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Correspondence

Bitter Pills and Puffed Trials

  • Stephen Senn mail

    stephen@stats.gla.ac.uk

    Affiliation: University of Glasgow, Glasgow, United Kingdom

    X
  • Published: July 26, 2005
  • DOI: 10.1371/journal.pmed.0020219

I agree with Richard Smith [1] that something needs to be done about the reporting of pharmaceutical industry trials. Like him, I believe that the solution should include compulsory publication on the Internet of trials [2]. However, I disagree that the problem has its origin with the pharmaceutical industry; it is inherent to medical publication.

Of his eight ways of massaging data, the last five are dealt with by the International Conference on Harmonisation guidelines covering statistical principles for clinical trials (ICH E9)[3] that require prespecification of analyses. It is not possible to claim noninferiority on the basis of failure to prove a difference, and a paper describing appropriate approaches to equivalence trials that Richard Smith thought worth publishing in the BMJ [4] was doing no more than explaining what was common practice within the industry. The first three points are less easily policed, although choice of control group is taken extremely seriously, and, indeed, there is an appropriately entitled guideline [5] that covers this.

The problems are inherent to publication not drug regulation. An instance: the New England Journal of Medicine published in January 2002 a paper claiming that voriconazole is a suitable alternative to amphotericin B preparations for empirical antifungal therapy in patients with neutropenia and persistent fever [6]. However, a letter to the editor in the same issue of that journal from scientists based at the United States Food and Drug Administration [7] pointed out that the analysis presented was not what was prespecified in the protocol and that not only had voriconazole failed to demonstrate noninferiority, but it was actually statistically significantly inferior to amphotericin B. Surely, responsibility for this discrepancy cannot be laid at the door of the Food and Drug Administration, nor can it be blamed on Pfizer. Rather, the authors and the New England Journal of Medicine owe readers some sort of explanation.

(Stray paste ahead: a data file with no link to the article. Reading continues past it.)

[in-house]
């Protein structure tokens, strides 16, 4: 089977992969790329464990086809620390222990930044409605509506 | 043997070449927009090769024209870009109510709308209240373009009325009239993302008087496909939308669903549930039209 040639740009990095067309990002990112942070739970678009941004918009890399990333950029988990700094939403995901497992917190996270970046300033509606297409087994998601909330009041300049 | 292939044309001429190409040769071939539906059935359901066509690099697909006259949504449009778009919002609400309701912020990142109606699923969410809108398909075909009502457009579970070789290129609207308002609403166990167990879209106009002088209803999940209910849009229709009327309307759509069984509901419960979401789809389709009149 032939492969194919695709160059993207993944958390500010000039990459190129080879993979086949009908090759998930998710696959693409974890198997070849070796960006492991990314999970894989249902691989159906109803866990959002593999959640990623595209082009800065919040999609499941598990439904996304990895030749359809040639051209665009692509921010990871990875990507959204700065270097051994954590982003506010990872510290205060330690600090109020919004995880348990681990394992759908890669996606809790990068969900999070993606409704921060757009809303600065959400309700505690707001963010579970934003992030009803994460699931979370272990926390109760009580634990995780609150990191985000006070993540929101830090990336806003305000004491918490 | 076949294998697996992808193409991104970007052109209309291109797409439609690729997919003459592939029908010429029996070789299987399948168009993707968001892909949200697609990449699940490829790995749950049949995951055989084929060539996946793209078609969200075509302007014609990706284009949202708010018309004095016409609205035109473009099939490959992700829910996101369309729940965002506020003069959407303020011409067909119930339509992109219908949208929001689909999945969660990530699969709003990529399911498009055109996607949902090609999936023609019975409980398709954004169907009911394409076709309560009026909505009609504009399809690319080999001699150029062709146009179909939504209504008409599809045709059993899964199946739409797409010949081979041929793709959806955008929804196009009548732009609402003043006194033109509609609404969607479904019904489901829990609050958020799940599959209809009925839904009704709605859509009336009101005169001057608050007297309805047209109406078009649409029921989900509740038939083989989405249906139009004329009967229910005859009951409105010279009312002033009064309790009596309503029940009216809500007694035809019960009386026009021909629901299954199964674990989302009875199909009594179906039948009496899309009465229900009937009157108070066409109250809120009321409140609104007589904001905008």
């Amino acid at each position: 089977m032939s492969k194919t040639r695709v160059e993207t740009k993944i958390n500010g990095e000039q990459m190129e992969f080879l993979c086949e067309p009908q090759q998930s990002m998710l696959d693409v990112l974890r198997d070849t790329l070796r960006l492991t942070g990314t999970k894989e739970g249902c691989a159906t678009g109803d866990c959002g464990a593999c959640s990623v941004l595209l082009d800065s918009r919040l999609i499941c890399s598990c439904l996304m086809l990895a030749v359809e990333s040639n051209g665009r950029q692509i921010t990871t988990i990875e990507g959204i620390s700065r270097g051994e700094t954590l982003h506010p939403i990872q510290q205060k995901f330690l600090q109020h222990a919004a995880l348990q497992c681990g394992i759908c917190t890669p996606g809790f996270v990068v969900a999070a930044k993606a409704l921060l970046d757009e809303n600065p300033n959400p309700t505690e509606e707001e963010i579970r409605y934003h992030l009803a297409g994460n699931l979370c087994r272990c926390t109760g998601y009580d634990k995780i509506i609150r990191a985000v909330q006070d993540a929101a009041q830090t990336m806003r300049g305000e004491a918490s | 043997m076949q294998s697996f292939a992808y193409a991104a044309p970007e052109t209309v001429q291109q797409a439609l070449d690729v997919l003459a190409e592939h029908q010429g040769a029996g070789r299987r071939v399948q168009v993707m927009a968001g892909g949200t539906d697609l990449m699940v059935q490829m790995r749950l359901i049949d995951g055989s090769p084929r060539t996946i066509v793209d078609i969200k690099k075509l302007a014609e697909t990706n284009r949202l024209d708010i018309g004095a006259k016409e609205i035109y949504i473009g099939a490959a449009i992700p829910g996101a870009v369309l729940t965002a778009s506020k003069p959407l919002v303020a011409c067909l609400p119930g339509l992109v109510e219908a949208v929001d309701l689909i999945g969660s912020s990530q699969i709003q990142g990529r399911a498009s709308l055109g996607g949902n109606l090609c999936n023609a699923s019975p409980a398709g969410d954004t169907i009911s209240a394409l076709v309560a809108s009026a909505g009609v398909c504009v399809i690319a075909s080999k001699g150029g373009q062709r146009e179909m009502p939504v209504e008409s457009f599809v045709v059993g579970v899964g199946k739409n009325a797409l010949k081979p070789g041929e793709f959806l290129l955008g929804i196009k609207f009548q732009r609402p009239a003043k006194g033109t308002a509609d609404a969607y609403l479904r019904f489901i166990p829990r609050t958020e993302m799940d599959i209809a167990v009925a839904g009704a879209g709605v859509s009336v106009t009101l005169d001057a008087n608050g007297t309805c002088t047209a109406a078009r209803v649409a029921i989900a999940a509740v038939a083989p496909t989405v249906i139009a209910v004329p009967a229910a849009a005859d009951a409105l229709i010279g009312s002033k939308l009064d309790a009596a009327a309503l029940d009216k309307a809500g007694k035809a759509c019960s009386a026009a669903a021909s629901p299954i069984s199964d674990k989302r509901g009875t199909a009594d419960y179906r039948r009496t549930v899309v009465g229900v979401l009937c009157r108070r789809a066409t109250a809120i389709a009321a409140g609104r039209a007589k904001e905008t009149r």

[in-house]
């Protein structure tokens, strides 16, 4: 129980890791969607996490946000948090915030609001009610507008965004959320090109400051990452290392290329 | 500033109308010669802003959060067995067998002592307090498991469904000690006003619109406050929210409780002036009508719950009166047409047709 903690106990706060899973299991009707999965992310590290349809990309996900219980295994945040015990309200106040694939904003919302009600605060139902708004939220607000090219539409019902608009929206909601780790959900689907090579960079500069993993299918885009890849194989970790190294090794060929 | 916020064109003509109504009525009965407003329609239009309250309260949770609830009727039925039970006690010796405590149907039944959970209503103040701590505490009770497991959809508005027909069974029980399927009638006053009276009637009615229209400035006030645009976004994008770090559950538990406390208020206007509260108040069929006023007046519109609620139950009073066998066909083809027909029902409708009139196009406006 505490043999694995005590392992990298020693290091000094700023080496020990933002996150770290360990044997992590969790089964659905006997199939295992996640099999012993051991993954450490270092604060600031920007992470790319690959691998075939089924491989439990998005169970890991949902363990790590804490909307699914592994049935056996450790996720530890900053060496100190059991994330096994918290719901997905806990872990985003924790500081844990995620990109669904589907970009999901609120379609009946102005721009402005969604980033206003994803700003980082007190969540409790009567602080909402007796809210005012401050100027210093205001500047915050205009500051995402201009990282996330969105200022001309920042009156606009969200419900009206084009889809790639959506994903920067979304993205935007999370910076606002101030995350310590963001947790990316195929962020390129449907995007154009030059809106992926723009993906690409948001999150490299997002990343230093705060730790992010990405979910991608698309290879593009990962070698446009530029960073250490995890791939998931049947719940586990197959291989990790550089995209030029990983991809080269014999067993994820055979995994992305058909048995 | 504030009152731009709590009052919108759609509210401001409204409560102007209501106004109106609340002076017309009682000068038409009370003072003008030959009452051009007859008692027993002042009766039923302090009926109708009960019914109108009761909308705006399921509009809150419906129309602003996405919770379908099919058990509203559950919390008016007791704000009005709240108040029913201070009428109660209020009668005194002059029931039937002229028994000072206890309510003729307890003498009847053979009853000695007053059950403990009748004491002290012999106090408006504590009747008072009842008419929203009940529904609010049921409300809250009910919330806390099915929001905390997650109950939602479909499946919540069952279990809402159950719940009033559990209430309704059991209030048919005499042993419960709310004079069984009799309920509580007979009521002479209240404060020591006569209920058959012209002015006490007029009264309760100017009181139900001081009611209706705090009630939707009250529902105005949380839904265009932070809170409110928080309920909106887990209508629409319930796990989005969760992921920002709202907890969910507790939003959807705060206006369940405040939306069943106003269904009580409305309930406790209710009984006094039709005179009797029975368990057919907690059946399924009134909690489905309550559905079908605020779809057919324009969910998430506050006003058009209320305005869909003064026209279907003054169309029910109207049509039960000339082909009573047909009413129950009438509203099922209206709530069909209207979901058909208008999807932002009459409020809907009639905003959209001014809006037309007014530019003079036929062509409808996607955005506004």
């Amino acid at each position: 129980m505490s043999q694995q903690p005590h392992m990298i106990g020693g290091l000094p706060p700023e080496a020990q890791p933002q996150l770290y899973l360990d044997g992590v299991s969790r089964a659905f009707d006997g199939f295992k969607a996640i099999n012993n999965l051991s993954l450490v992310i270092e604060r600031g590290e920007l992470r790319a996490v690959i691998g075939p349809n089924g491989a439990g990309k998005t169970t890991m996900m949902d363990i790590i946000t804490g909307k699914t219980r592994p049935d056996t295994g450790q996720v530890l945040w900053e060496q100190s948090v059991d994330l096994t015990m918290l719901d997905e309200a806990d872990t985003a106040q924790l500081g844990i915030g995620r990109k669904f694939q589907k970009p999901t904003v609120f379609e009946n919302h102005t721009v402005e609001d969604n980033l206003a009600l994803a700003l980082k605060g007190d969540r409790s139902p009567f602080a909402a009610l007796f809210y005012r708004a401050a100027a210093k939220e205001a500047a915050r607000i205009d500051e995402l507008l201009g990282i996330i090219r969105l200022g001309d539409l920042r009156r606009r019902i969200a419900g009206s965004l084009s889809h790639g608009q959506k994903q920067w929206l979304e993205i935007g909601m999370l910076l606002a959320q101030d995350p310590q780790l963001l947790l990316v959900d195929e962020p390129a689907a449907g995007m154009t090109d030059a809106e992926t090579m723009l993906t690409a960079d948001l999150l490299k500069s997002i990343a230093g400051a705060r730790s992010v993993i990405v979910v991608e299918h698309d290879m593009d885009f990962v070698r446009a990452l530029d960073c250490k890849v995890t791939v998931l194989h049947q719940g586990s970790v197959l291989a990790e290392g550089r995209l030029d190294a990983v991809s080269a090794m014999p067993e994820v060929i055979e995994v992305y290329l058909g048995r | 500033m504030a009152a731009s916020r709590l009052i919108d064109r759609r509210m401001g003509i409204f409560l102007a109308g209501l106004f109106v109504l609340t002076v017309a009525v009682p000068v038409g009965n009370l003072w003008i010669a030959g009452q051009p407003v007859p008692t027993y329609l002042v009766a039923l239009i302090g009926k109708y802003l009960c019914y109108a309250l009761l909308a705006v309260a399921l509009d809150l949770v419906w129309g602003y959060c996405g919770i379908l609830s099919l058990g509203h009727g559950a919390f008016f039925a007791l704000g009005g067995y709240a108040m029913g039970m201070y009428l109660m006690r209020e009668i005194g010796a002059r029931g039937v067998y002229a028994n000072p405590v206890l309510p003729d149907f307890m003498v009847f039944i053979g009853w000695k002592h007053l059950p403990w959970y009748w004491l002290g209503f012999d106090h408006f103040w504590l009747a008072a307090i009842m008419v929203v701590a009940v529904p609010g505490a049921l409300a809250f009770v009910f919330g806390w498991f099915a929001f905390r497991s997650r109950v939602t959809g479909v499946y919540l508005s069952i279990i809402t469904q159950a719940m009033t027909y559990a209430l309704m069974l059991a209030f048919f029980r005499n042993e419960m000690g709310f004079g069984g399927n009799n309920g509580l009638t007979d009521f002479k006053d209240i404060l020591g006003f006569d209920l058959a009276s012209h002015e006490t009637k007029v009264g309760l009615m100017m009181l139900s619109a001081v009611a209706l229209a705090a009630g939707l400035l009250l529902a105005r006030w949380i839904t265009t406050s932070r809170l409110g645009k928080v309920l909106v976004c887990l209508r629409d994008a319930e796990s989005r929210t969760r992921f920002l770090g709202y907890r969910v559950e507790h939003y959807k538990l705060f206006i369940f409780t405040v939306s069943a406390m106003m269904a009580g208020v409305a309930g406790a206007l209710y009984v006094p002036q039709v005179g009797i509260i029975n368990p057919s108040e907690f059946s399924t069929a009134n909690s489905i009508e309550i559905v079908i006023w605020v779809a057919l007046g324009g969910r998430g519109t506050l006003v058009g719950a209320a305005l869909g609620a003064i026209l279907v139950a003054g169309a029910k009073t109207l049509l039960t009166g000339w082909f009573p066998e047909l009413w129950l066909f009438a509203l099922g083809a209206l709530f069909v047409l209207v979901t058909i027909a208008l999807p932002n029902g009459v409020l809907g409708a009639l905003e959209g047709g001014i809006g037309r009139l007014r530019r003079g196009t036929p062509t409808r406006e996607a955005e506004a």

Do the editors agree with Richard Smith (and me) that a published paper, whatever else it covers, should always identify the results of prespecified analysis, and if so, how do they check that this is so?

Thus, I agree with Richard Smith that much is wrong with the publication of clinical trials sponsored by the pharmaceutical industry. I disagree that it is a particular problem for industry trials. It is the publication process that is in need of reform, and in particular we need to scrutinize carefully the motives of authors in publishing and the standards that editors apply in deciding what gets published.

References

  1. 1. Smith R (2005) Medical journals are an extension of the marketing arm of pharmaceutical companies. PLoS Med 2: e138. doi: 10.1371/journal.pmed.0020138.
  2. 2. Senn SJ (2002) Authorship of drug industry trials. Pharm Stat 1: 5–7.
  3. 3. (1999) ICH harmonised tripartite guideline. Statistical principles for clinical trials. International Conference on Harmonisation E9 Expert Working Group. Stat Med 18: 1905–1942.
  4. 4. Jones B, Jarvis P, Lewis JA, Ebbutt AF (1996) Trials to assess equivalence: The importance of rigorous methods. BMJ 313: 36–39.
  5. 5. International Conference on Harmonisation (2000) ICH harmonised tripartite guideline: Choice of control group and related issues in clinical trials E10. Available: http://www.ich.org/MediaServer.jser?@_ID​=486&@_MODE=GLB. Accessed 6 June 2005.
  6. 6. Walsh TJ, Pappas P, Winston DJ, Lazarus HM, Petersen F, et al. (2002) Voriconazole compared with liposomal amphotericin B for empirical antifungal therapy in patients with neutropenia and persistent fever. N Engl J Med 346: 225–234.
  7. 7. Powers JH, Dixon CA, Goldberger MJ (2002) Voriconazole versus liposomal amphotericin B in patients with neutropenia and persistent fever. N Engl J Med 346: 289–290.